Wetlands bylaw 101: Natural Resources officials explain their proposal

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While Town Moderator Ned Perry told selectmen last week there would not be any “high interest” articles at annual Town Meeting later this month, the proposed wetlands bylaw, Article 43, has sparked as much public interest as any of the other 56 warrant articles. 

In fact, the Natural Resources Division devoted an entire page to the wetlands bylaw on its homepage.

The bylaw seeks to bolster the existing state Wetlands Protection Act by codifying the 25-foot no disturb zone around wetlands, establishing vernal pool protection and enabling the Natural Resources Administrator to issue enforcement fines to ensure compliance. 

But residents, business owners and town officials have all voiced concerns about whether the bylaw goes too far. They have asked why there is a need for a local law when enforcing the state law has worked well to this point, and about whether residents will need to spring for a survey before mowing their lawns. 

In a March 30 interview, Natural Resources Commission Chairman Al Easterday and Natural Resources Administrator Delia Kaye said they are figuring out how many of the 48 certified vernal pools covered under the wetland bylaw are not within the area covered under the state wetlands protection act. In October, they sent out a targeted mailing to 3,186 persons within 200 feet of wetlands, perennial streams and within 100 feet of certified vernal pools. Now they figure the wetlands bylaw would cover about a dozen parcels on top of those 3,186. 

In practice, they say enforcing the wetlands bylaw would not be all that much different from what they’re doing today, as they will continue to use the same discretion when permitting projects.  

“I think our intent was to focus the bylaw to the key concerns to Concord that we as a commission and staff have identified that really will help the community protect our resources going forward,” Easterday said, adding that the bylaw is taking what they have practiced as a policy and codifying it as a local law. “We are not, nor do we have any intention of putting a bylaw in place and coming back next year at Town Meeting and adding on. We want the bylaw to work and to work for the community and not be this burdensome local law with rules and regulations no one can live with.”

Easterday also dispelled rumors that the NRC would shelve the bylaw until next year’s Town Meeting. “It’s a bad rumor,” he said.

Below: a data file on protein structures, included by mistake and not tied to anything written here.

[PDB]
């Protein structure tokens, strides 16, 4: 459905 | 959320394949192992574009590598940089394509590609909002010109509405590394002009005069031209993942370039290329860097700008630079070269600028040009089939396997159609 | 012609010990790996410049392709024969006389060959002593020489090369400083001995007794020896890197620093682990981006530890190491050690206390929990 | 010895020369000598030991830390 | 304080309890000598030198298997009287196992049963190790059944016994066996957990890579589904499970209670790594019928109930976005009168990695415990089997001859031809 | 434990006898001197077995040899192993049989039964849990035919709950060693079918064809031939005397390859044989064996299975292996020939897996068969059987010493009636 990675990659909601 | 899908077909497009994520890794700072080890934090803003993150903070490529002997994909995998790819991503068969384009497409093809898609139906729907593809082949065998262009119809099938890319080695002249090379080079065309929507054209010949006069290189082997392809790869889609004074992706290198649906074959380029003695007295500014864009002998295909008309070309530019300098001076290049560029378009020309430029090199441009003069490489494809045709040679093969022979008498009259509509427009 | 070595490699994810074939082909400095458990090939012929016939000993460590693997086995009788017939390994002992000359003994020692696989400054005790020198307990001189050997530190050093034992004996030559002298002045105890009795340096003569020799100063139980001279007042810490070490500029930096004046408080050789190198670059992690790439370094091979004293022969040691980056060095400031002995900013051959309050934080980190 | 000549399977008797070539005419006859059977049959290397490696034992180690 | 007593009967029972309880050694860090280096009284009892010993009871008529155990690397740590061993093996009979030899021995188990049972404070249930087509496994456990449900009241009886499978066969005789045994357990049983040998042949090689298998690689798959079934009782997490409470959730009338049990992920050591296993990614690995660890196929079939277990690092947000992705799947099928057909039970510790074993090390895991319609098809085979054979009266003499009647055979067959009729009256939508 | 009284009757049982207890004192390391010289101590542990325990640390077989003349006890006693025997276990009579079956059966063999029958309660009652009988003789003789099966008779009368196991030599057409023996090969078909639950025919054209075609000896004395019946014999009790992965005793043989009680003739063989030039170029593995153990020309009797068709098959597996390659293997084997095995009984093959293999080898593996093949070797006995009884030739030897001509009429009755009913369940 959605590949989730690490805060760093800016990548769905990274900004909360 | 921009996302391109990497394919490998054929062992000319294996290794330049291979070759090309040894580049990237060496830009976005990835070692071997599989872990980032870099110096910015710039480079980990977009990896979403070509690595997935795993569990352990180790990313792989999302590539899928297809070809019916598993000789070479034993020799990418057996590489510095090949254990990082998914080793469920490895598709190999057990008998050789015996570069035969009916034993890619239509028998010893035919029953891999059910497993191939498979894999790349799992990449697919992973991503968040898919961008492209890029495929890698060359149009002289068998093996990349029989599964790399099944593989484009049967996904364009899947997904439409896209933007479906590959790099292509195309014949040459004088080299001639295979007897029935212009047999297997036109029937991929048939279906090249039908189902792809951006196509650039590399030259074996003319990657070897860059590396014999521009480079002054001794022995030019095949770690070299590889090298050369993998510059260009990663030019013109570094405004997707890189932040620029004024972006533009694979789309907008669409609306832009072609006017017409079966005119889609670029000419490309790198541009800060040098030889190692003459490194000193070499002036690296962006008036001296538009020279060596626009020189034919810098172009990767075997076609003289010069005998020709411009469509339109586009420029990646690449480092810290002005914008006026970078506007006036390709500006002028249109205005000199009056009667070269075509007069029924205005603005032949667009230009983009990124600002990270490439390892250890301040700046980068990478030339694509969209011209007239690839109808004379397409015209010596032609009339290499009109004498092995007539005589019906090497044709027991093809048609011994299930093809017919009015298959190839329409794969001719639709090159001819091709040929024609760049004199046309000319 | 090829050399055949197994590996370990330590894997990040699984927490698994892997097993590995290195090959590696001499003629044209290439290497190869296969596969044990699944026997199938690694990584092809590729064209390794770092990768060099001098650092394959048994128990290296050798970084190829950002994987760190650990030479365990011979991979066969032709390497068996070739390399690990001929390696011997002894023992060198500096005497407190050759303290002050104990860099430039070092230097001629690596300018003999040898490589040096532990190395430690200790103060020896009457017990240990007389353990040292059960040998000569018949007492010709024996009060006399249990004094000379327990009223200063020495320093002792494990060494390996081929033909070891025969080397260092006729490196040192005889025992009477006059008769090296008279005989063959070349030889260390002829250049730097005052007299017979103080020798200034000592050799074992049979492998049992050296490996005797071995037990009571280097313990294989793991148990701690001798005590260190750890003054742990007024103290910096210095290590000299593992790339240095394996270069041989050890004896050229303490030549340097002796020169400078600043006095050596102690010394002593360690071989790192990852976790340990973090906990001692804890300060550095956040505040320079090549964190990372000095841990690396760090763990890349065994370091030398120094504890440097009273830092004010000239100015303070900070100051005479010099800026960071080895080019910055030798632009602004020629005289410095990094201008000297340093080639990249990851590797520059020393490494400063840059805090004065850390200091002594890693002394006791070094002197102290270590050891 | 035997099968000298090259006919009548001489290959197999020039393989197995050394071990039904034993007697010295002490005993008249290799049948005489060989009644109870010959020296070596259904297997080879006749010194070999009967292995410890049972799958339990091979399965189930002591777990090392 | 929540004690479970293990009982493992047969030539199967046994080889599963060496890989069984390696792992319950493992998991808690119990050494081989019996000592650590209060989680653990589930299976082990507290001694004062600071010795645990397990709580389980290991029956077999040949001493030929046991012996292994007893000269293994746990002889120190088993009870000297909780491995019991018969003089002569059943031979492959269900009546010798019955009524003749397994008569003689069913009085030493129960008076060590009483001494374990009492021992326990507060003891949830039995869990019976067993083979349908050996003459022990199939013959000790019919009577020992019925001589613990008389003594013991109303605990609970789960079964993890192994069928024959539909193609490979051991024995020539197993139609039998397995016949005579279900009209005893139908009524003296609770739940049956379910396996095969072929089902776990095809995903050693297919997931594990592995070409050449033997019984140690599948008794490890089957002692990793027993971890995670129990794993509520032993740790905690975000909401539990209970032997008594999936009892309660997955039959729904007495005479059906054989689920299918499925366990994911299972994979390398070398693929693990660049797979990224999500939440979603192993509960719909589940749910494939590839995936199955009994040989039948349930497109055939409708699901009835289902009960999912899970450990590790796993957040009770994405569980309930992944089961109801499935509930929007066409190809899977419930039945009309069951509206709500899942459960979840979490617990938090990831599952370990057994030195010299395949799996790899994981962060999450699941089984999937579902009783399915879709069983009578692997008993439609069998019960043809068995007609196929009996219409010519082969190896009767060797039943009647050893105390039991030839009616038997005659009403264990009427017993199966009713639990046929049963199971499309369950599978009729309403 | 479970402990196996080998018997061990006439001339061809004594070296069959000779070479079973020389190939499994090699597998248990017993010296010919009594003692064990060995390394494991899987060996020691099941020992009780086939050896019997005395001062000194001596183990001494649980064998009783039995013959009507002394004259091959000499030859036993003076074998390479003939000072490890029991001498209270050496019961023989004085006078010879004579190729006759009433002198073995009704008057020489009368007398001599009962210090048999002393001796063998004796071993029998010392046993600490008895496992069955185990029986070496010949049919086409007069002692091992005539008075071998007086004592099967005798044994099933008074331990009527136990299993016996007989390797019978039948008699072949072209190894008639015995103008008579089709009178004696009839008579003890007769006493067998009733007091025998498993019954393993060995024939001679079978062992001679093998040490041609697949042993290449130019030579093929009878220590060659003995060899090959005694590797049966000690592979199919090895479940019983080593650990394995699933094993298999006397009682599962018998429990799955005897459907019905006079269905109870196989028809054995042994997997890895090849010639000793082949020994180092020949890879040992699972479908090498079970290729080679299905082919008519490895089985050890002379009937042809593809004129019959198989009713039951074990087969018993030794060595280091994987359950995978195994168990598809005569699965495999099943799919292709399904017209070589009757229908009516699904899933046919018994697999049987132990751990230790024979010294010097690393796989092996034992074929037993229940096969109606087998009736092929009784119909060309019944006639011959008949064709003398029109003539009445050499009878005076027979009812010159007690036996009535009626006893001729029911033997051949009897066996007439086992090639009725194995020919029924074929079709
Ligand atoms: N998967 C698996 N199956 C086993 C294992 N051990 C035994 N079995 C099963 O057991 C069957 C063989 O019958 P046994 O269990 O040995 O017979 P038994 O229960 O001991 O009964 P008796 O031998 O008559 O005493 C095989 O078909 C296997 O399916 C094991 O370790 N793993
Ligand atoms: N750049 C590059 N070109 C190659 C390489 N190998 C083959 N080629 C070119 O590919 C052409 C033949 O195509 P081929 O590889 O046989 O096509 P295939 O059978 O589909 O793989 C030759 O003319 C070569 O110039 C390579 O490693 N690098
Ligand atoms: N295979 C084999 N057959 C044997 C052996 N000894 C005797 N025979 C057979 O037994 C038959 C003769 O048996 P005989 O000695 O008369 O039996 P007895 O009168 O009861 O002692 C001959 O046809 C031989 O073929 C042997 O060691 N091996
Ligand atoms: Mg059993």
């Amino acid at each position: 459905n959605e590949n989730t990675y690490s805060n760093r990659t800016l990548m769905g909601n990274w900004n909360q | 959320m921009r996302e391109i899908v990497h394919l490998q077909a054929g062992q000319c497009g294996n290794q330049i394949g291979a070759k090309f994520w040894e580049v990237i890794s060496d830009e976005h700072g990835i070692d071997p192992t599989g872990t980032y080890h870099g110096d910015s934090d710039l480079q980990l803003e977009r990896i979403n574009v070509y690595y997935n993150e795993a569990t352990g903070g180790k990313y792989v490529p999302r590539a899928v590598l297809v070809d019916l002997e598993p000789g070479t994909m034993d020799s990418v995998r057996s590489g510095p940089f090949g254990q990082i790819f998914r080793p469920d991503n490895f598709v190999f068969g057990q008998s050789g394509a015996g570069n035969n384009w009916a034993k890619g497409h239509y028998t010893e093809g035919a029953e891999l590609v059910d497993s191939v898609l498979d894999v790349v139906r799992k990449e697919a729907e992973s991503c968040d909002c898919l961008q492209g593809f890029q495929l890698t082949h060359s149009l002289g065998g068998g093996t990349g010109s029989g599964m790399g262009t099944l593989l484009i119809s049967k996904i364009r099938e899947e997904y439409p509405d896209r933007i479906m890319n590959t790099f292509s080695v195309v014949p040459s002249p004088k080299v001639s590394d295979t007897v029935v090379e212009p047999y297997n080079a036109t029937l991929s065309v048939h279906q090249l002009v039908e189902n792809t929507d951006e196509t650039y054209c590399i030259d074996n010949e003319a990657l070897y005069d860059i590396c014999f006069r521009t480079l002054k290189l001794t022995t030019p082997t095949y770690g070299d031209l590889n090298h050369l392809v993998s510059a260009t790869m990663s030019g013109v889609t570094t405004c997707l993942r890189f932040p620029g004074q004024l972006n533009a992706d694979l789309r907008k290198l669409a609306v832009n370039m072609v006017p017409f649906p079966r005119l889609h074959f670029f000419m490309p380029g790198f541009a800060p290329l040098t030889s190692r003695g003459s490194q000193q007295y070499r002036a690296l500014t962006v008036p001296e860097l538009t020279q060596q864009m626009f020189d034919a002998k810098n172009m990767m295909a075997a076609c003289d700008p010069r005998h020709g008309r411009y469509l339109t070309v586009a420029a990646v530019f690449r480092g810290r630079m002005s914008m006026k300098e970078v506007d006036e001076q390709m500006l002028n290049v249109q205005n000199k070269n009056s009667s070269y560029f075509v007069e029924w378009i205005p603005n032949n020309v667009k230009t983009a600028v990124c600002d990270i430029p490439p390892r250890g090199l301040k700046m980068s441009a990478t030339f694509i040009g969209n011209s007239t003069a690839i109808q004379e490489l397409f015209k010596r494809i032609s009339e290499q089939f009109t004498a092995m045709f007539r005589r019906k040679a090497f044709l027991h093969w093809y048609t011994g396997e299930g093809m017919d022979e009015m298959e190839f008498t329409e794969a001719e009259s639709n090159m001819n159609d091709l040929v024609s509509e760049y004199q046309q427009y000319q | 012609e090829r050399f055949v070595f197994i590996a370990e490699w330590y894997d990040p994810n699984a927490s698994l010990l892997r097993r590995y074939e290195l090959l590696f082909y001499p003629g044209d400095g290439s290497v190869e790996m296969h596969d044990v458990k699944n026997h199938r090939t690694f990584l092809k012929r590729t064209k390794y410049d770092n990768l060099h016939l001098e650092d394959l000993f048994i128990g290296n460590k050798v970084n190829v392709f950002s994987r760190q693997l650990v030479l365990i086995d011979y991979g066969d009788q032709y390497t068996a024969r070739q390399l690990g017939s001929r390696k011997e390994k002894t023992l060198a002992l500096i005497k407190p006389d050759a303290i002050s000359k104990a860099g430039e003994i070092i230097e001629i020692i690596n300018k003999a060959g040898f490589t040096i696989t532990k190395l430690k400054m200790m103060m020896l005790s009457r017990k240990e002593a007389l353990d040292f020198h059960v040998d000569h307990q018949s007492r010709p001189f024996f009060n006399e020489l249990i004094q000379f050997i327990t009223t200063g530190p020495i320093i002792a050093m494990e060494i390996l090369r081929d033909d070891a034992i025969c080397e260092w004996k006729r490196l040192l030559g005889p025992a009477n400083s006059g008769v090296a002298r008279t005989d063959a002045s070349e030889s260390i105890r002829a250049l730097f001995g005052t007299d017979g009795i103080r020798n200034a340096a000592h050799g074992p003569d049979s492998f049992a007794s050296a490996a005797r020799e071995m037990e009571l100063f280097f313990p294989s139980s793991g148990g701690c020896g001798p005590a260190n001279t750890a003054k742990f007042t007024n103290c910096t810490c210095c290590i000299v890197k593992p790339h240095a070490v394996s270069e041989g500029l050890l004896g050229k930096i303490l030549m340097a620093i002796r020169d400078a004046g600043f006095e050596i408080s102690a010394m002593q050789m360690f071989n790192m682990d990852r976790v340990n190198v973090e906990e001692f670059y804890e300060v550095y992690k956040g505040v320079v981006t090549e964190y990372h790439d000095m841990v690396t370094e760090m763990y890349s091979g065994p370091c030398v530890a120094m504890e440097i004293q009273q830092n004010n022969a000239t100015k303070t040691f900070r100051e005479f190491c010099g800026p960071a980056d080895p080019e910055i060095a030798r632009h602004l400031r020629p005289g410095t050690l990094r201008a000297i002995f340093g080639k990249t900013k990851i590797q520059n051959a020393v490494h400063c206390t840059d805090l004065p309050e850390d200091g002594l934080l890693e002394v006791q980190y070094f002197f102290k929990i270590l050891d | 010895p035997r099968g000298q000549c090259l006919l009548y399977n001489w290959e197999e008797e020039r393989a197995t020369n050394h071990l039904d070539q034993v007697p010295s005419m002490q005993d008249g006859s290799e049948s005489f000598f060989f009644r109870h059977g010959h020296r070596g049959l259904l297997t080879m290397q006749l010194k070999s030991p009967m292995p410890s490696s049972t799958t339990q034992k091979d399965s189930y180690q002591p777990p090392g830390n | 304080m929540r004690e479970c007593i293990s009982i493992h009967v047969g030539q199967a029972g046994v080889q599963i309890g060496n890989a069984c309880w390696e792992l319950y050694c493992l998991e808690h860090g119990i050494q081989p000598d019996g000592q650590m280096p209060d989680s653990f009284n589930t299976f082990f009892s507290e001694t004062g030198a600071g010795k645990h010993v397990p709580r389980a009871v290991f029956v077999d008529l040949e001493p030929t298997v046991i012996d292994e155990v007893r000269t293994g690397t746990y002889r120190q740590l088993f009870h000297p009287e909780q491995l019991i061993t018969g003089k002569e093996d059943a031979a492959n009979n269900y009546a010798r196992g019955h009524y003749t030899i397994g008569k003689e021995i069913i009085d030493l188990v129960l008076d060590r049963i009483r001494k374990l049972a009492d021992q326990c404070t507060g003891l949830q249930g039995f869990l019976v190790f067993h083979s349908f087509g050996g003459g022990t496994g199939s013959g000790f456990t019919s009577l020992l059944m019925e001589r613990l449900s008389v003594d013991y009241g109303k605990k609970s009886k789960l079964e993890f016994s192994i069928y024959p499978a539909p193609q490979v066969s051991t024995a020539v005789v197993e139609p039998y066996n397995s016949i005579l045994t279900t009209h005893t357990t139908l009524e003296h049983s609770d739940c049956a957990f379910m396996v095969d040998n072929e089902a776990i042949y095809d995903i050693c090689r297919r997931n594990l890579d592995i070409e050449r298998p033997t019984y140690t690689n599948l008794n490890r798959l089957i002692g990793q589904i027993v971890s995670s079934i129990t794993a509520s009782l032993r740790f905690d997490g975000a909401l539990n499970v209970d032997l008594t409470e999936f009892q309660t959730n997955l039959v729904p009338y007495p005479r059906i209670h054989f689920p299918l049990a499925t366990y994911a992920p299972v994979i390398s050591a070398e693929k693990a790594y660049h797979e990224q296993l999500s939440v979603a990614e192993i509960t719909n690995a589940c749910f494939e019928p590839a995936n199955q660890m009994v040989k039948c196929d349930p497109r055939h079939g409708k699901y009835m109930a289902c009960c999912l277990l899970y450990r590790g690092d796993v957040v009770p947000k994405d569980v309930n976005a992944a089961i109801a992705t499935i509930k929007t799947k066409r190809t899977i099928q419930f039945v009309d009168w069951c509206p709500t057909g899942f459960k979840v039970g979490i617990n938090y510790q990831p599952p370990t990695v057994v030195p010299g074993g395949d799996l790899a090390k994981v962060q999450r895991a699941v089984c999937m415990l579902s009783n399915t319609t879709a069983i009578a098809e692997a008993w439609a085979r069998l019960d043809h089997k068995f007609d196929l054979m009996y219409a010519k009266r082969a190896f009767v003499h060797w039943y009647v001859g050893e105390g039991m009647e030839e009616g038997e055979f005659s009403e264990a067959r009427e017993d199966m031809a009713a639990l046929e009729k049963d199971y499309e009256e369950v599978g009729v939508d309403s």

CJ: Can you quickly explain the goal of the proposed bylaw and the practical impact it will have on residents and business owners? 

AE: Our overall goal is to get local protection of our town’s valuable natural resources. We feel that the impact to residents and the business community, in particular, will be minimal. Really the only change is the dozen or so certified vernal pools that will have a buffer zone around them. As far as people with home maintenance, gardening and lawn-cutting activities, those are things that we have already considered exempt under the state wetlands protection act, and in addition, we have included some of those activities in our bylaw as exempt, too.

CJ: So unless somebody is doing an addition or something major, they are not going to see a big difference?

DK: It seems that a lot of people are not aware of the state wetlands protection act, and so when they read the bylaw and saw these things about pruning, and maintenance and repairs and mowing that made them think they were not able to do that. Technically, the wetlands protection act does require a permit for a lot of these activities, but the way that we’ve administered it and the way that past staffs and commissions have handled it that these are handled as no filing required. For mowing we never get a call, and we don’t expect that we will in the future. 

 

CJ: It’s been suggested that you bring the bylaw regulations back to Town Meeting, but it doesn’t say that you’ll do that in the final version of the bylaw. Can you explain your plans for the regulations, and whether you think they will satisfy those who wanted them to require a Town Meeting vote?